28 March–ELT Springboard’s Next Meeting

Hi again everyone! I’m looking forward to our next meeting in two weeks and I think I’ve got something everyone has an opinion on: TEACHING GRAMMAR. It’s an old article, but many of the issues in Grammar, Power and Bottled Water (Thornbury, 1998) are still with us. Some questions for you to consider while you read:

  • Who “owns” the teaching material we use in our lessons? Academics? Publishers? Teachers? Students? What difference does it make?
  • To what extent have things changed in the last 20 years? Are your coursebooks structured by grammar, notions, tasks, other?
  • How do you structure your lessons when you don’t use a coursebook?
  • How far do you agree with Thornbury’s characterisation of the teaching in the section “Class struggle”?
  • Have we arrived in “Post-grammar”? Do you teach grammar in your lessons? When and why?

I look forward to discussing these topics and others with you on 28 March at 8pm in The Fitting Room (right next to the Bern train station). Please leave a note in the comments to RSVP. See you soon!

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One thought on “28 March–ELT Springboard’s Next Meeting

  1. Hello,

    It is an interesting read (the article by Thornbury) and I do have a feeling not much has changed since it was written, at least not in the country where I work (France, that it). I do agree with what Thornbury said about grammar being order, and something to fall back on if other things fail. I am not a native speaker myself so I can relate to the notion of grammar providing a “safe passage through the minefield” as well:)

    Yet I can’t help feeling that one could also ask a question: and what’s so wrong with the structure that a grammar lesson provides? I often have a feeling my students get lost if I do a loosely structured lesson which relies on spontaneous ideas and haphazard vocabulary that crops up in the course of a discussion. I can clearly tell that they do not know whether to put the words down or just listen.

    Another problem with such lessons is the fact that I do not know exactly what to test. I can’t be sure what sort of vocabulary they recorded, nor can I be sure what sort of words we actually mentioned as I didn’t note them down either precisely because of the slightly ephemeral structure of the lesson.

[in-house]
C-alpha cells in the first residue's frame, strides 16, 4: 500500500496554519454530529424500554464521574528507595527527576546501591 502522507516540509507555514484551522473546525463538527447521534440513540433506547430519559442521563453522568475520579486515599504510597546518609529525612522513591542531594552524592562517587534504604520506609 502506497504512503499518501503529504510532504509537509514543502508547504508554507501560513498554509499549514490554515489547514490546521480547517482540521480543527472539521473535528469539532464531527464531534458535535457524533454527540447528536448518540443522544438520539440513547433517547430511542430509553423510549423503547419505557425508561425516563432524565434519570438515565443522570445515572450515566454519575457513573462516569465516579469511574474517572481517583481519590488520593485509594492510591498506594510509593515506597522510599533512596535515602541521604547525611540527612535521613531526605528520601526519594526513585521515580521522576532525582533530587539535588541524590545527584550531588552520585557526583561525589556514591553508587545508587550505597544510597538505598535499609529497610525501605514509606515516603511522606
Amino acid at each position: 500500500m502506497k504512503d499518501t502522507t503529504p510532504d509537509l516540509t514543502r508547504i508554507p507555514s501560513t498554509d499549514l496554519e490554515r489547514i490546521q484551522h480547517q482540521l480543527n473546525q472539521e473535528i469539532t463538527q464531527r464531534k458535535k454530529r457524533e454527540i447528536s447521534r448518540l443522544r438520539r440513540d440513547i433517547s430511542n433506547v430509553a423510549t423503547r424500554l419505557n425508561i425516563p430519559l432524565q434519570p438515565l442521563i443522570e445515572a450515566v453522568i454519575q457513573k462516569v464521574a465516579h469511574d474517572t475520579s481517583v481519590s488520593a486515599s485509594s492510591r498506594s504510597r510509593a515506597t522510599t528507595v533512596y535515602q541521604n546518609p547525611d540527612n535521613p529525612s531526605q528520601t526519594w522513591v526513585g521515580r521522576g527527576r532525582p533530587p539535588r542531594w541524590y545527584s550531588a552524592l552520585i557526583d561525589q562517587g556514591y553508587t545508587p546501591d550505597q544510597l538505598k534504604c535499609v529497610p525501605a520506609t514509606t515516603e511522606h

And this is my biggest problem with the whole idea of teaching unplugged. I do find it interesting as a concept, but I can’t imagine relying solely on it. The only thing which works for me is mixing up all sorts of methods and just trying to go with the flow; that is adapting quickly to the changing classroom moods and being as flexible as I can.

    For me the most important thing, well beyond any method and coursebook is the teacher him/herself (I do not deny the fact that students themselves play an important part in the lesson as well). It would be an interesting question to ask: can you remember any good teachers you had and think of what actually made them good?

    As for the coursebooks I find Macmillan’s “Inside out” very good as far as grammar goes: grammar is there but in a sort of discreet way. The exercises are often very original and have this fresh element to them. To give you an example, in the “Inside out” for the intermediate level (my version goes back to 2000) there is a chapter about age with a poem taken from a Harley Davidson ad, and the grammar topic (expressing regrets) springs up from that. It is introduced in a very natural way and linked to the topic of age which in itself I find pretty interesting. Chesterton’s quote comes to mind at that stage: “there are no uninteresting things, only uninterested people”, which brings us back to the role of teachers and students in shaping a lesson whatever the topic, but I am getting sidetracked here….

    And to finish it off, one more book published in 2000 by Language Teaching Publications entitled “Innovations”. It was written by Hugh Dellar and Darryl Hocking and is quite unique as far as approach to grammar goes. It is divided into spoken and traditional grammar. Spoken grammar highlights the whole chunks of sentences, or ready made expressions that can be used in certain contexts eg. vague language (sort of, kind of, that sort of thing etc) or the use of adverbs+adjectives to soften of strengthen the meaning (it was quite strange, she’s kind of weird, he is really interesting), whereas traditional grammar, well, is traditional as the name suggests.

    Good luck to everyone with your classes, methods and students,

    Ania

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